SINGAPORE - Two people were taken to court on Tuesday (May 14) over their alleged links to an unlicensed moneylending business that offered loans to maids.
Singaporean Tan Boon Teck, 60, and Filipina Shirley Cansino Eustaquio, 45, are said to have charged 20 per cent interest on the loans.
The pair each face one charge under the Moneylenders Act.
On July 17 last year, Tan allegedly issued a $500 loan to a woman in Orchard Road.
As for Eustaquio, she is accused of helping Tan to carry out the moneylending business. She allegedly issued a $500 loan to another woman sometime late last year.
In a statement on Monday evening, the police said they received information about the pair last November.
After establishing their identities, officers from the Criminal Investigation Department, as well as Woodlands and Tanglin police divisions, conducted an operation on Sunday, which led to the pair's arrest in Orchard Road.
Cash, two mobile phones and records of unlicensed moneylending activities were seized.
"The police have observed that more foreign workers, including foreign domestic workers, are increasingly borrowing money from unlicensed moneylenders.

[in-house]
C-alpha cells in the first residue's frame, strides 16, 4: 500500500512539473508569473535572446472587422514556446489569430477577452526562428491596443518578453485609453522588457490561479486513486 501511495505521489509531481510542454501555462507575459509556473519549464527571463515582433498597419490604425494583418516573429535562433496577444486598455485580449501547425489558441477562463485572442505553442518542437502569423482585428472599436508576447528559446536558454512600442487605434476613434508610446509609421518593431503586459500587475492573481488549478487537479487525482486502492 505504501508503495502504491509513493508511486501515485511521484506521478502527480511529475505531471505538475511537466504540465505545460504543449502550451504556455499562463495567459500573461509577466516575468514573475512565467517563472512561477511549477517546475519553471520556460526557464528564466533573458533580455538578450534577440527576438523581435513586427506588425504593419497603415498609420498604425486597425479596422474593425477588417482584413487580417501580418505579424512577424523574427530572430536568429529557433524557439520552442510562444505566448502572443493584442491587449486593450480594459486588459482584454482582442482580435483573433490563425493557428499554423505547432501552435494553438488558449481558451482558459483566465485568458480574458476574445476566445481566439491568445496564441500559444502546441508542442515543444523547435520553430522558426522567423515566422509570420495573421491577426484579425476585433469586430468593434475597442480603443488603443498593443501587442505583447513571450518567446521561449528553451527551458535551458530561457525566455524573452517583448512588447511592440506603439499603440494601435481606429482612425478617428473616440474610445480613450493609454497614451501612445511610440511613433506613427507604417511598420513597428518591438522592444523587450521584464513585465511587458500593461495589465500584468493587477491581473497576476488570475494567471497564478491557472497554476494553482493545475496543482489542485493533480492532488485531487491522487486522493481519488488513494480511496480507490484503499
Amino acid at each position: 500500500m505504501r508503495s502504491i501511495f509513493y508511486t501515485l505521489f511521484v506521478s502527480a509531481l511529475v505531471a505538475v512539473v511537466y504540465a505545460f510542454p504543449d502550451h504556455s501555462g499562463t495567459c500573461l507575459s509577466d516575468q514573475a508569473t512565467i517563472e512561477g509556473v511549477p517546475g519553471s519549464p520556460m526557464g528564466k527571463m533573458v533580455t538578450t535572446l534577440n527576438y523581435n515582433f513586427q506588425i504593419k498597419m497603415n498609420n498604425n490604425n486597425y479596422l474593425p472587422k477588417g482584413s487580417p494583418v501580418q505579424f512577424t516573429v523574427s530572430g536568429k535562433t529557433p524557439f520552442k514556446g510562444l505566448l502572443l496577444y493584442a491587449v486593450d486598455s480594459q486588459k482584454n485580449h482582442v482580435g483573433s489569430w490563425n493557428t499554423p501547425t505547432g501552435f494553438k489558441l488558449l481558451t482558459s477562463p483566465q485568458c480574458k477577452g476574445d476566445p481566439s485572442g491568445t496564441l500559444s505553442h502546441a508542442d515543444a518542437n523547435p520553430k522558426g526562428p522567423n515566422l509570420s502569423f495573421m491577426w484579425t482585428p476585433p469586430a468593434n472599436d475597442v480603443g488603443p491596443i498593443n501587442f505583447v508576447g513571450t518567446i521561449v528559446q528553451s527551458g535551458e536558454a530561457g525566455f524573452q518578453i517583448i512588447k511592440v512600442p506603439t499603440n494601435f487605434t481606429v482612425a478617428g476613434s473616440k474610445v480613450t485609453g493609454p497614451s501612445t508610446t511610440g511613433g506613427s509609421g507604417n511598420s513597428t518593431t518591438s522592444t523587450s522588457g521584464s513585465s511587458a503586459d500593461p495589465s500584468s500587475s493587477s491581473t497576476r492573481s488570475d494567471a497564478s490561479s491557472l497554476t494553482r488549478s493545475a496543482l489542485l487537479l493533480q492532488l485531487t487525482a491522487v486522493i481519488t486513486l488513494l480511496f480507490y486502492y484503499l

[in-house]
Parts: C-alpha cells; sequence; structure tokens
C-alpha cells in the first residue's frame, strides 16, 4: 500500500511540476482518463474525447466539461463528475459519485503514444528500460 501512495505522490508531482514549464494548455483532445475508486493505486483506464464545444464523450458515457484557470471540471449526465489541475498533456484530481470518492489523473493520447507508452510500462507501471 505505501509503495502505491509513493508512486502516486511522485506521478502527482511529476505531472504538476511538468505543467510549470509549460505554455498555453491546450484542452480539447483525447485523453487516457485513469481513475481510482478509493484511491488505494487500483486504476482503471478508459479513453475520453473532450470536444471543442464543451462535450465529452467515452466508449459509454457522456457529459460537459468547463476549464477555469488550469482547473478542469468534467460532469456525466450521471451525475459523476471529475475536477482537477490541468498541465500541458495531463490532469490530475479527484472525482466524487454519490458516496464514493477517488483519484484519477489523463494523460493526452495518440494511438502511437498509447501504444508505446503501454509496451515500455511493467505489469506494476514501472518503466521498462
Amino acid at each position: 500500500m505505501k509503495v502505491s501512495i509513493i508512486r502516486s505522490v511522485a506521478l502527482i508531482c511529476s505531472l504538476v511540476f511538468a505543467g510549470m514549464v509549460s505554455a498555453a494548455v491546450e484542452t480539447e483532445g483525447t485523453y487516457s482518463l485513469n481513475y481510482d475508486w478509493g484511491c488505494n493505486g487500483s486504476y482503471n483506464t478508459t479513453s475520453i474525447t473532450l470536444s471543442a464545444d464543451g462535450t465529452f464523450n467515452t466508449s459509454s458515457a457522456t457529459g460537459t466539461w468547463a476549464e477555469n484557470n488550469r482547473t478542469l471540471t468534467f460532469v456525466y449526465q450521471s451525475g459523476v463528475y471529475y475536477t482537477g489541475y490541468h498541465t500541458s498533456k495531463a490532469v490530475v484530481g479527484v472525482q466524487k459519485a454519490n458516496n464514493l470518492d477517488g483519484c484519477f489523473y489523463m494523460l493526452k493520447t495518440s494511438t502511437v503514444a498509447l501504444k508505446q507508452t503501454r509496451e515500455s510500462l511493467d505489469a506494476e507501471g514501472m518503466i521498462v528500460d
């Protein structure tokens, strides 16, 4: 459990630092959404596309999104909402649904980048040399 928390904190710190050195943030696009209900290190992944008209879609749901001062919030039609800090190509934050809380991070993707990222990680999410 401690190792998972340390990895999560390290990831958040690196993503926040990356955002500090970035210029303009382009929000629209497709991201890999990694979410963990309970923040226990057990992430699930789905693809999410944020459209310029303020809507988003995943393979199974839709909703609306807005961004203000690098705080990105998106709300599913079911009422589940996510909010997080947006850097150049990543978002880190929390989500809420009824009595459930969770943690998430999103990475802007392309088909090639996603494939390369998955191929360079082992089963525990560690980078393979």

"In some instances, these foreign workers would assist the unlicensed moneylenders in their illegal activities or be running the operation themselves," said a police spokesman.
The men in blue have since engaged other organisations - such as the Ministry of Manpower, the Centre for Domestic Employees and the Foreign Domestic Worker Association for Social Support and Training - to educate foreign workers against taking loans from unlicensed moneylenders.
"The police will continue to work closely with the relevant stakeholders to intensify our efforts to reach out to foreign workers to warn them on the severe consequences of getting involved in unlicensed moneylending activities," added the spokesman.
Tan is now remanded at Central Police Division and will be back in court on May 21.
Eustaquio was offered bail of $15,000, and her case has been adjourned to June 4.
Offenders convicted of carrying on or assisting in an unlicensed moneylending business can be jailed for up to four years and fined between $30,000 and $300,000.
Men under the age of 50 can also receive up to six strokes of the cane.